Block

Mon 10th – Sat 15th August 2015

reviews

Michael Roderick

at 09:57 on 14th Aug 2015

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Caricature can be great. For cartoonists, it's the very essence of the work: stereotyping, outlandishly enlarging every detail, every little quirk. For actors, however, caricaturing is often a risky business.When a character is all restless and hilarious surface, with no inner world, the audience may quickly lose interest.

This was my problem with Block, the new musical comedy from company Noonday Demons. Each character was just a boring collection of stereotypes; in fact, so mundane were these traits (for instance: the council worker played by Tim Brown was oh so very bureaucratic and geeky) that any attempt at satire fell flat on its face. Still, the narrative conception is fairly inventive: it follows the deeds and dealings of the petty criminal Block clan, hailing from Bristol (note: if you dislike intermittently authentic West Country accents avoid this play) as the patriarch Ray Block (Sam Sellicks-Chivers) and his son, played by Max Russell, attempt to construct an illegal playground on their estate for the delectation of the niece, Amy-Mae. Meanwhile the Block matriarch, Hope (Tori West), generally stumbles around getting drunk, whilst their daughter (Emily Powell) seduces the aforementioned council worker for her own purposes. The piece, in all its comedy and evocation of an earthier Albion is evidently influenced by Jez Butterworth’s Jerusalem.

Commendably, the cast do a good job at directing the audience’s laughter not at the characters, but with the characters; the humour is good-natured and hearty, rather than mean and derisory. Unfortunately, that humour remains awfully silted – I didn’t particularly laugh much, and neither did the audience. Jokes were lost and thwarted; puns and jibes evaporated or were poorly done, which was a shame. This is an intensely wordy play too, and whilst there are some moments of clever lyrical fancy, most of the time the writing left me a little weary and I sometimes found it difficult to keep up with what was going on. This wasn’t helped by the fact that there were large chunks of verbose exposition directed right at the audience. I confess, too, that the ending left me baffled; it really was just bizarre. Musically, the play left much to be desired. The songs were monotonous and unmemorable.

All the actors are evidently talented, even if the material they’ve been given demands that they inhabit turbocharged cartoon cut-outs. Of particular note was Rochelle Oilver’s policewoman, who animated her character with a control and brilliance that stood out. All in all, the play, for me, was a disappointing realisation of what could have been a clever little story.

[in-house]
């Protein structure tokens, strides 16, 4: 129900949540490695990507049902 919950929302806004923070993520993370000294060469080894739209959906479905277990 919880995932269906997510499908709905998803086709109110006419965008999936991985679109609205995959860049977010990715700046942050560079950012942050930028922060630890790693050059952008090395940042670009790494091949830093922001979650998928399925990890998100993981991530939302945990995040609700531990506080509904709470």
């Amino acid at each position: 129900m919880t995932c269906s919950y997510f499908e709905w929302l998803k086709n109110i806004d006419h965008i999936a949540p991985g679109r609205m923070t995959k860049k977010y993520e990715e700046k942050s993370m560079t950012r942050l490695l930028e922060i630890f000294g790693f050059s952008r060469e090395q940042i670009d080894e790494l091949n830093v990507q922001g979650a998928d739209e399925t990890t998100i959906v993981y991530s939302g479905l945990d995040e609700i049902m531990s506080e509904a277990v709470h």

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Alannah Jones

at 10:30 on 14th Aug 2015

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Block is an ambitious piece, I am happy to grant it that much. Writer and lyricist Duncan Ellis has made a valiant attempt to create a ‘post-modern, heart-warming, nitty-gritty’ drama/musical – however in trying to be all of these things at once it sacrificed any semblance of a coherent narrative and I found myself constantly befuddled as to what exactly was going on. Now this can be an intriguing effect maybe for the first five to ten minutes of play but for the entire hour and a half performance I unfortunately found myself struggling to make any sense of it. Apologies if this is merely my own incompetence of understanding (but I really don’t think it is).

From the little I could grasp, the basic plot is the story of a gang family, ‘The Blocks’ hailing from the west country (the audience was thus subjected to an array of annoying fake ‘Brizzle’ accents) consisting of king-pin Ray Block, his wife Hope, a shambolic ‘pisshead’ staggering about the stage – a joke that was funny for about five seconds but became tiresome very quickly – daughter Zoe, temptress extraordinaire and ‘chip off the old block’ Kieran (cue agonized groan at obvious pun).

Ray Block had apparently had one of his ‘famous ideas’ – to illegally and inexplicably build a playground for the mysterious Amy-May. Unfortunately, the play was clearly devised by somebody with minimal knowledge of either property development or gangs.

Nevertheless, the actors all gave energetic performances and tried to make the best of the material, Tim Brown is to be commended for his versatility and humour, as is Rochelle Oliver who gave an comical if caricaturish performance as an evil property developer reminiscent of Cruella De Vil. The actors did well with what they had been given, but characters remained garish and at times even offensive caricatures of the working classes.

As we neared the end, what little semblance of lucidity I clung to disintegrated and at one point the play’s actual script was brought onstage –presumably an attempt to be self-referentially ‘meta’, the actor flicking through it, ostensibly as bemused as the audience as to what on earth was happening.

But then again, maybe it’s a matter of taste.

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